Volume 74, Number 41 | February 16 - 22, 2005

Notebook

Encounters with Philip Johnson, profligate architect

By Eliza Nichols
By George Capsis
In the early ’50s, when I entertained the idea that I would like to be an architect, a Park Ave. girlfriend invited me for the weekend to her family’s posh home in New Canaan and then coyly entertaining my architectural posturing suggested we visit the nearby, much-publicized homes of architects Marcel Breuer and Philip Johnson.
The Breuer house was a very modest plywood box on stilts and I remember looking in to see the hi-fi cables running from a coffee table under a rush mat to the speakers and thinking, couldn’t he have buried them in the floor when the building was under construction? But Breuer, while even then much publicized, was still a struggling refugee designer who obviously built his weekend retreat, costing out every nail.
And then we went to see Philip Johnson’s house of four glass walls overlooking a deep ravine with no other house in sight.
It was, and I guess still is, a very outrageous, very personal statement that only a very rich, very self-indulgent personality could make happen.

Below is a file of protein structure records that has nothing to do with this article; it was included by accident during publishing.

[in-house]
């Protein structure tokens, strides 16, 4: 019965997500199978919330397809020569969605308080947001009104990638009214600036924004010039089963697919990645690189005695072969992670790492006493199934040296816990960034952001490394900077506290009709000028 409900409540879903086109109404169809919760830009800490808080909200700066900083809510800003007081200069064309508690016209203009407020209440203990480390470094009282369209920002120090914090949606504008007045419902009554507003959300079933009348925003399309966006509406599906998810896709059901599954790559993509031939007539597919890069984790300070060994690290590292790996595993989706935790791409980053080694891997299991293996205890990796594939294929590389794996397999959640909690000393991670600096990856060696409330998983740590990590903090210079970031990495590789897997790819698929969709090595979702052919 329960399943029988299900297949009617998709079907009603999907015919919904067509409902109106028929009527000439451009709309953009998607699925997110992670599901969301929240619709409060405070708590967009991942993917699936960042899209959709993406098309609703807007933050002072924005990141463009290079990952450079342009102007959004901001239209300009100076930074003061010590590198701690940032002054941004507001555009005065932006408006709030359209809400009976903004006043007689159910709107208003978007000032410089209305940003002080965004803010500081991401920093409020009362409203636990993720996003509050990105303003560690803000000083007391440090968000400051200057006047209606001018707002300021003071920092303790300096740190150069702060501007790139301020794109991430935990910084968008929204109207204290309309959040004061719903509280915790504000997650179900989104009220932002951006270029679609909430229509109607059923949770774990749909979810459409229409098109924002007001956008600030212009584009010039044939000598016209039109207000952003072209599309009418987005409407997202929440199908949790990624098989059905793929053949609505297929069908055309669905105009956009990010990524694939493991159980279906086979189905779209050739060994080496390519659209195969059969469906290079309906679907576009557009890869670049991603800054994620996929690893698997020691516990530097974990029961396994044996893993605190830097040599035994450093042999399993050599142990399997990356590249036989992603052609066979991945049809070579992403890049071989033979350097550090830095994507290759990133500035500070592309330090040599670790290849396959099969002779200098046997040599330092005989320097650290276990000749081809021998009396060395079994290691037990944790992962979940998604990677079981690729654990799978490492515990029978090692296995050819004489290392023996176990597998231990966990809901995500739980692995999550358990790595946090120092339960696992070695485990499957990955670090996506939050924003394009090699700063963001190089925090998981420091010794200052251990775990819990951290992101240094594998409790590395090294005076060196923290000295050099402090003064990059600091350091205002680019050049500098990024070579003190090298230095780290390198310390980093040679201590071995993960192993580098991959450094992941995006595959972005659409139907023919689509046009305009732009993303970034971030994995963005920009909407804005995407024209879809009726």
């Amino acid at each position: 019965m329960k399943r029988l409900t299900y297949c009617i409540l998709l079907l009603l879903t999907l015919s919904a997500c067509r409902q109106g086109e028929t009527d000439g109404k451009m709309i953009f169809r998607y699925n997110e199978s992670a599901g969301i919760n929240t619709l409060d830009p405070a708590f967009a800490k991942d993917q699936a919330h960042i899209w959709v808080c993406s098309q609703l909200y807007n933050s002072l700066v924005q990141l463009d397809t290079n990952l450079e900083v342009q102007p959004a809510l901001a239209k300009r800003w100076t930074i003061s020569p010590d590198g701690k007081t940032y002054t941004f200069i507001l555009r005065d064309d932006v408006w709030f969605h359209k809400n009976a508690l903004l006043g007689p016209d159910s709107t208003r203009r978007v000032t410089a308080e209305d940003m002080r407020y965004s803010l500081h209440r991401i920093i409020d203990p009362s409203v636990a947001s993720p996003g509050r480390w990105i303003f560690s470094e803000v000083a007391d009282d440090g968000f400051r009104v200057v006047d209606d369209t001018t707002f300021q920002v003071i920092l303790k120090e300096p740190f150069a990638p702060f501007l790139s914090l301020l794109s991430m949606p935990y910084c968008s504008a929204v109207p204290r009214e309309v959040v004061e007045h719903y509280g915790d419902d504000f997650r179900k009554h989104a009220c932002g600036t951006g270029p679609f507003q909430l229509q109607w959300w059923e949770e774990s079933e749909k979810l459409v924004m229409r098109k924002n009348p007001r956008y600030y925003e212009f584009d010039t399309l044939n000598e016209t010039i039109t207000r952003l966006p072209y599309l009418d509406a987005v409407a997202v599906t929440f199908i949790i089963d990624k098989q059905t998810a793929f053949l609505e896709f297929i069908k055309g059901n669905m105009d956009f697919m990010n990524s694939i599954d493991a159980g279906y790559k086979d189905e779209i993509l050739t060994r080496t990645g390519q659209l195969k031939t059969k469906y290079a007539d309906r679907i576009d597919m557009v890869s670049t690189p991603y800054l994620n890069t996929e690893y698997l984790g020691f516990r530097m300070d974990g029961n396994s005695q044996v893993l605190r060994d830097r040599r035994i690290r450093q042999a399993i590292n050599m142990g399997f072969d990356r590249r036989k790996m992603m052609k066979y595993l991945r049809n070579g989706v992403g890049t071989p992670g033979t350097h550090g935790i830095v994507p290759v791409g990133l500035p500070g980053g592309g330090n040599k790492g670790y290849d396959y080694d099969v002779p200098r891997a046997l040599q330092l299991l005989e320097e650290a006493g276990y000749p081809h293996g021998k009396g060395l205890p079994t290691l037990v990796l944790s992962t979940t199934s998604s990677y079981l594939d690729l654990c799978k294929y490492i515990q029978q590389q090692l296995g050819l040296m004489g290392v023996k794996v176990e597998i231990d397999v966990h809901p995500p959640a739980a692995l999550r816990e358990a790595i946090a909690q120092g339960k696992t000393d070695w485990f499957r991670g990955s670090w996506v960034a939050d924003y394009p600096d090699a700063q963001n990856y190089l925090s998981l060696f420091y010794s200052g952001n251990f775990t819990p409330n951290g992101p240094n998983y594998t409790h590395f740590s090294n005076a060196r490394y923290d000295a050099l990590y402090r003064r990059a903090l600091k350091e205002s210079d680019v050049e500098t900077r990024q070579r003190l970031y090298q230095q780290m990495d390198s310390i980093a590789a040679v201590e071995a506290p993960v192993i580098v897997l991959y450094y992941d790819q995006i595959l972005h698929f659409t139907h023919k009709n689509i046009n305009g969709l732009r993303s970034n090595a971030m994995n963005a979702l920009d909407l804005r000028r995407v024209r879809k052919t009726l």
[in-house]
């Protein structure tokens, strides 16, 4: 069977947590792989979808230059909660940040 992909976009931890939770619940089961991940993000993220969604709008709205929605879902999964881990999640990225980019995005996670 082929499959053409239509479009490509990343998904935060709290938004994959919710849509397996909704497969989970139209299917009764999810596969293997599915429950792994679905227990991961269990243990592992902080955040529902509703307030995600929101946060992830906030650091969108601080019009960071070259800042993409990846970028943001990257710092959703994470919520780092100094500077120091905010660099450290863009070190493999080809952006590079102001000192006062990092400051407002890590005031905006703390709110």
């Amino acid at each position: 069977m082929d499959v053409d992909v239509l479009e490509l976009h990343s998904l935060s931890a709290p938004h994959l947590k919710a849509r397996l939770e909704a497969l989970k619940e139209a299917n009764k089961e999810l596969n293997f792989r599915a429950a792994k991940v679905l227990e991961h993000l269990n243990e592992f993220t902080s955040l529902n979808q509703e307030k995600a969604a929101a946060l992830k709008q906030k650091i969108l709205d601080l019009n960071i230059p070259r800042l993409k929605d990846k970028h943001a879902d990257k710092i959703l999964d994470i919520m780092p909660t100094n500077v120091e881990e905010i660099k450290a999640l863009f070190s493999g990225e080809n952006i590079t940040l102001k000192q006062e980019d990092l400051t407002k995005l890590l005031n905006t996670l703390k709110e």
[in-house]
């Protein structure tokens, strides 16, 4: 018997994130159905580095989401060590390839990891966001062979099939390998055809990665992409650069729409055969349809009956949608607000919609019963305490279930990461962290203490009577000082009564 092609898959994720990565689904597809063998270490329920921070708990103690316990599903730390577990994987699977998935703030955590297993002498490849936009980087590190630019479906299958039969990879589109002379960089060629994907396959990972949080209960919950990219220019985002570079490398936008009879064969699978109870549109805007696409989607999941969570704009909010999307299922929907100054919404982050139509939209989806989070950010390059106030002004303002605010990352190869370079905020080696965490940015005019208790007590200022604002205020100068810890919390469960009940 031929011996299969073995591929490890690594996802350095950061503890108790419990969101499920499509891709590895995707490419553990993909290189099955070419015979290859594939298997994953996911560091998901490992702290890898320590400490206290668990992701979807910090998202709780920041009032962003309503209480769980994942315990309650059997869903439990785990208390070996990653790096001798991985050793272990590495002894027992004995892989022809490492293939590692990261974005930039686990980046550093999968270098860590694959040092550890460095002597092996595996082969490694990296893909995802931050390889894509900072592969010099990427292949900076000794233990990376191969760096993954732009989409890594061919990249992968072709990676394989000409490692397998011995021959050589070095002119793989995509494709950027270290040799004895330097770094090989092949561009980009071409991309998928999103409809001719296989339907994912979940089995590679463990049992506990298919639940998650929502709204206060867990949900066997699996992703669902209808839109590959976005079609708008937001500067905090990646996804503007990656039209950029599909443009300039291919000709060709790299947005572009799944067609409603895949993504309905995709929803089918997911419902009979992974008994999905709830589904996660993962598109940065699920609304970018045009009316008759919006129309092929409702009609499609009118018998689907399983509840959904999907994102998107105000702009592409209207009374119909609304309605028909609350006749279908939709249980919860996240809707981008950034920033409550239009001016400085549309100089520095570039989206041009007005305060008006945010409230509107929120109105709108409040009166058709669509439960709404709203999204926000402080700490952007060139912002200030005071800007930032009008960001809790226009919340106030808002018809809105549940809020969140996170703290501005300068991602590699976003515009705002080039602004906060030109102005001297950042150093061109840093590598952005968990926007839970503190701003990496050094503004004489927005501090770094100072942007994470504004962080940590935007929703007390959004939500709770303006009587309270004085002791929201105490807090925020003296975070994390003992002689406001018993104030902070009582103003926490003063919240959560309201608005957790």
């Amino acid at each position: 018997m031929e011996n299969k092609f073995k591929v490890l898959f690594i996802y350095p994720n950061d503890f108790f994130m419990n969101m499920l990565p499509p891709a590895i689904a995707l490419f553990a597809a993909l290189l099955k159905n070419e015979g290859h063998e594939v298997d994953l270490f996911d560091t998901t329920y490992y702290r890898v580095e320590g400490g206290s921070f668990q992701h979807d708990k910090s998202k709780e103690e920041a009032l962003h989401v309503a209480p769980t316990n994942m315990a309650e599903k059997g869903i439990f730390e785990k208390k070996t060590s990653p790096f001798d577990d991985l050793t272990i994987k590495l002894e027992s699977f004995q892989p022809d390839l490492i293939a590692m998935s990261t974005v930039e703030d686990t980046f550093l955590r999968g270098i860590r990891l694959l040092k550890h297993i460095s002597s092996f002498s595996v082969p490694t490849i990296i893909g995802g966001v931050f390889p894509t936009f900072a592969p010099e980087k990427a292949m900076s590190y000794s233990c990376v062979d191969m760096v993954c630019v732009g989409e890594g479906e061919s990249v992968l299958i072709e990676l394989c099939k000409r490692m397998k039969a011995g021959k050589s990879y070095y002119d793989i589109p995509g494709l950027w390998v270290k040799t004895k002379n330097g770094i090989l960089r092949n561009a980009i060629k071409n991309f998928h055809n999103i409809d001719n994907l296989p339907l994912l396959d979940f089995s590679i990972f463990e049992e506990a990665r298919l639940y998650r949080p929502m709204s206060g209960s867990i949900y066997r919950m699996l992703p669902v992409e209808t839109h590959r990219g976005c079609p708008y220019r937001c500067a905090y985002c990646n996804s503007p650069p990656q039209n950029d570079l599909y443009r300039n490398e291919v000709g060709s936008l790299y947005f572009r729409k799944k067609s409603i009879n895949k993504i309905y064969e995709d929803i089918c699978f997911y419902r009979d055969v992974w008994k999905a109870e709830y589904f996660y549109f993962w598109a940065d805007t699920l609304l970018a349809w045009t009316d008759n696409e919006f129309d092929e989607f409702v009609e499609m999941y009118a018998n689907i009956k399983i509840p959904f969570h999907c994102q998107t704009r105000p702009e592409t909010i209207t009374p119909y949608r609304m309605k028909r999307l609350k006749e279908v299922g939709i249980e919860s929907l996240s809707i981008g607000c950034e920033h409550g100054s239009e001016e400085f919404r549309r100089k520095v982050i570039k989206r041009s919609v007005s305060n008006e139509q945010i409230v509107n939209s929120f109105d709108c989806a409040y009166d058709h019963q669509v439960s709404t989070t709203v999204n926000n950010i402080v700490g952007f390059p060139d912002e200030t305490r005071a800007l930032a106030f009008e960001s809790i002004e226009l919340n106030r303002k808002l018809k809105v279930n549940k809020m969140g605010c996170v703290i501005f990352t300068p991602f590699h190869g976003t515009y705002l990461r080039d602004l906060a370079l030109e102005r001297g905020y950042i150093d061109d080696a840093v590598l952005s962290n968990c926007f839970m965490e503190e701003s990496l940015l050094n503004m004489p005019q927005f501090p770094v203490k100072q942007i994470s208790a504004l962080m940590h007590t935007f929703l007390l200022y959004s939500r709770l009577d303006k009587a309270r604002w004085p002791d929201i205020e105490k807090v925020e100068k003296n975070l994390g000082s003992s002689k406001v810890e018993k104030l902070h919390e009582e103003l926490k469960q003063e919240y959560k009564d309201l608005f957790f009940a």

In 1963, I found myself as a partner of a design firm Robinson, Capsis, Stern designing buildings and exhibits for the New York World’s Fair, when the office of fair director Robert Moses asked if we could bail out the New York State Pavilion, designed by Johnson through his personal friendship with then Governor Nelson Rockefeller; the structure had gone outrageously over budget and there was no money for the exhibits.
There was another problem. Under the fair rules, it was necessary to include in the budget money to tear the pavilion down after the fair, but Johnson had long ago spent the demolition money.
The “building” was 16 100-ft. steel towers from which was hung a multi-color plastic tent-like roof, leaving it open to the weather, making conventional exhibit construction impossible.
We had a meeting with Johnson to discuss, among other things, whether we would be liable if we took on the exhibit contract and the city sued us to tear it down. Johnson giggled with delight at the prospect of the courtroom scene and we went away with no assurances that we would not, as he laughingly suggested, “All meet in court.”
Every weekend as I drive back to the city on the L.I.E., I view the decaying, soot-begrimed, 250-ft. observation deck tower of that New York State building, knowing that the city has no money, nor ever will, to tear it down and the remaining oval Stonehenge will stand for centuries as perhaps the most fitting monument to one of the most outrageous personalities of the last century.

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